Publications (5)1.12 Total impact
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ABSTRACT: The aim of this study was to compare the performance of various narrowband vegetation indices in estimating Leaf Area Index (LAI) of structurally different plant species having different soil backgrounds and leaf optical properties. The study uses a dataset collected during a controlled laboratory experiment. Leaf area indices were destructively acquired for four species with different leaf size and shape. Six widely used vegetation indices were investigated. Narrowband vegetation indices involved all possible two band combinations which were used for calculating RVI, NDVI, PVI, TSAVI and SAVI2. The red edge inflection point (REIP) was computed using three different techniques. Linear regression models as well as an exponential model were used to establish relationships. REIP determined using any of the three methods was generally not sensitive to variations in LAI (R2 < 0.1). However, LAI was estimated with reasonable accuracy from red/near-infrared based narrowband indices. We observed a significant relationship between LAI and SAVI2 (R2 = 0.77, RMSE = 0.59 (cross validated)). Our results confirmed that bands from the SWIR region contain relevant information for LAI estimation. The study verified that within the range of LAI studied (0.3 ≤ LAI ≤ 6.1), linear relationships exist between LAI and the selected narrowband indices.International Journal of Remote Sensing 12/2008; 30(23):6199-6218. · 1.12 Impact Factor
Article: Estimation of vegetation LAI from hyperspectral reflectance data: Effects of soil type and plant architecture[show abstract] [hide abstract]
ABSTRACT: The retrieval of canopy biophysical variables is known to be affected by confounding factors such as plant type and background reflectance. The effects of soil type and plant architecture on the retrieval of vegetation leaf area index (LAI) from hyperspectral data were assessed in this study. In situ measurements of LAI were related to reflectances in the red and near-infrared and also to five widely used spectral vegetation indices (VIs). The study confirmed that the spectral contrast between leaves and soil background determines the strength of the LAI¿reflectance relationship. It was shown that within a given vegetation species, the optimum spectral regions for LAI estimation were similar across the investigated VIs, indicating that the various VIs are basically summarizing the same spectral information for a given vegetation species. Cross-validated results revealed that, narrow-band PVI was less influenced by soil background effects (0.15 ¿ RMSEcv ¿ 0.56). The results suggest that, when using remote sensing VIs for LAI estimation, not only is the choice of VI of importance but also prior knowledge of plant architecture and soil background. Hence, some kind of landscape stratification is required before using hyperspectral imagery for large-scale mapping of vegetation biophysical variables.International Journal of applied Earth Observation and Geoinformation 45 (2008).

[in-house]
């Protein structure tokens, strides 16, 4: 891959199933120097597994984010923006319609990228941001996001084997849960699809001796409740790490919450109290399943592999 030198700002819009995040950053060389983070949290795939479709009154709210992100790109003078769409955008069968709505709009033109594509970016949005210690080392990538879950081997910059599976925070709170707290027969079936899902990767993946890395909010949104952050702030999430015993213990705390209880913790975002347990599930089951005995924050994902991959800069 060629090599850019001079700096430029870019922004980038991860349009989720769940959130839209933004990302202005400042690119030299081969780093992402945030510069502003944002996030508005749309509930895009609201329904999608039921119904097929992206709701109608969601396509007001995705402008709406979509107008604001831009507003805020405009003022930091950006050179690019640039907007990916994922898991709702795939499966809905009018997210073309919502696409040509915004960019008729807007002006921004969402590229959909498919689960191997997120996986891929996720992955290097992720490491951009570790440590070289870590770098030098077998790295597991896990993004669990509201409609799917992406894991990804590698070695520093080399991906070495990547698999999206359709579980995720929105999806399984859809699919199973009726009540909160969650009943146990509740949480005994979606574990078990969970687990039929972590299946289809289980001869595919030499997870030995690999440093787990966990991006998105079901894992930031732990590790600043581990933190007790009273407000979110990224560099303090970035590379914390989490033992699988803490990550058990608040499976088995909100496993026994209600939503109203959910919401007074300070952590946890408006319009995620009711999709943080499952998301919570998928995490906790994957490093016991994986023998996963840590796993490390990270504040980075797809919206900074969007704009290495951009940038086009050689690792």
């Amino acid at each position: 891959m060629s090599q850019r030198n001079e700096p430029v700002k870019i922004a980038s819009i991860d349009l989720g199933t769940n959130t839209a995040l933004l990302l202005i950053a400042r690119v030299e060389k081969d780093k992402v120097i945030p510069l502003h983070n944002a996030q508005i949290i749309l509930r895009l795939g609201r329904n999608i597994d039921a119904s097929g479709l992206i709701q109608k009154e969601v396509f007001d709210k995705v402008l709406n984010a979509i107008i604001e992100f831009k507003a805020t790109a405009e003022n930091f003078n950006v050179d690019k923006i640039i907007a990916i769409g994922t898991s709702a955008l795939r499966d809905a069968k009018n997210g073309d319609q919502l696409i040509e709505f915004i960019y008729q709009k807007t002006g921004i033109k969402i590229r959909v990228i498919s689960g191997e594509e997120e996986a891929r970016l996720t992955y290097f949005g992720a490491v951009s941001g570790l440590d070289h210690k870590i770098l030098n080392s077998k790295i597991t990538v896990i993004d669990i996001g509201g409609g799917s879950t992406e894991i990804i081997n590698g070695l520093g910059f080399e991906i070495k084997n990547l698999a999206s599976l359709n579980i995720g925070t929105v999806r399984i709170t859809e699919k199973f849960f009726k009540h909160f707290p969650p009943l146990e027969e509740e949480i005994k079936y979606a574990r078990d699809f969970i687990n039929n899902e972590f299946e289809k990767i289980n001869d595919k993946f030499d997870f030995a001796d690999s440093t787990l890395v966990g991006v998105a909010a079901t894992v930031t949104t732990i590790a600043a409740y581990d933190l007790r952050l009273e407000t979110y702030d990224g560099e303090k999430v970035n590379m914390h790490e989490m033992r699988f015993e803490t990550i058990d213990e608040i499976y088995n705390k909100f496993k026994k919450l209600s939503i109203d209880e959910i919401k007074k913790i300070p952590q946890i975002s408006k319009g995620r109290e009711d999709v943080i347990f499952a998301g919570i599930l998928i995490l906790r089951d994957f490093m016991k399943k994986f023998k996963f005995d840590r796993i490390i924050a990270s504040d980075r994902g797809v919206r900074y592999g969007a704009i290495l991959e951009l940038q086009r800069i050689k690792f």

Article: Hyperspectral remote sensing of vegetation parameters using statistical and physical models
Article: Inversion of a radiative transfer model for estimating vegetation LAI and chlorophyll in a heterogeneous grasslandRemote Sensing of Environment 112 (2008) 5.
Article: Estimation of leaf area index and chlorophyll for a mediterranean grassland using hyperspectral data[show abstract] [hide abstract]
ABSTRACT: The study shows that leaf area index (LAI) and canopy chlorophyll content can be mapped in a heterogeneous Mediterranean grassland from canopy spectral reflectance measurements. Canopy spectral measurements were made in the field using a GER 3700 spectroradiometer, along with concomitant in situ measurements of LAI and chlorophyll content. We tested the utility of univariate techniques, involving narrow band vegetation indices and the red edge inflection point, as well as multivariate calibration techniques, such as partial least squares regression. Among the various investigated models, canopy chlorophyll content was estimated with the highest accuracy (R 2 cv = 0.74, relative RMSE cv = 0.35) and LAI was estimated with intermediate accuracy (R 2 cv = 0.67). Compared with narrow band indices and red edge inflection point, partial least squares regression generally improved the estimation accuracies. The results of the study highlight the significance of using multivariate techniques such as partial least squares regression rather than univariate methods such as vegetation indices for providing enhanced estimates of heterogeneous grass canopy characteristics. To date, partial least squares regression has seldom been applied for studying heterogeneous grassland canopies. However, it can provide a useful exploratory and predictive tool for mapping and monitoring heterogeneous grasslands.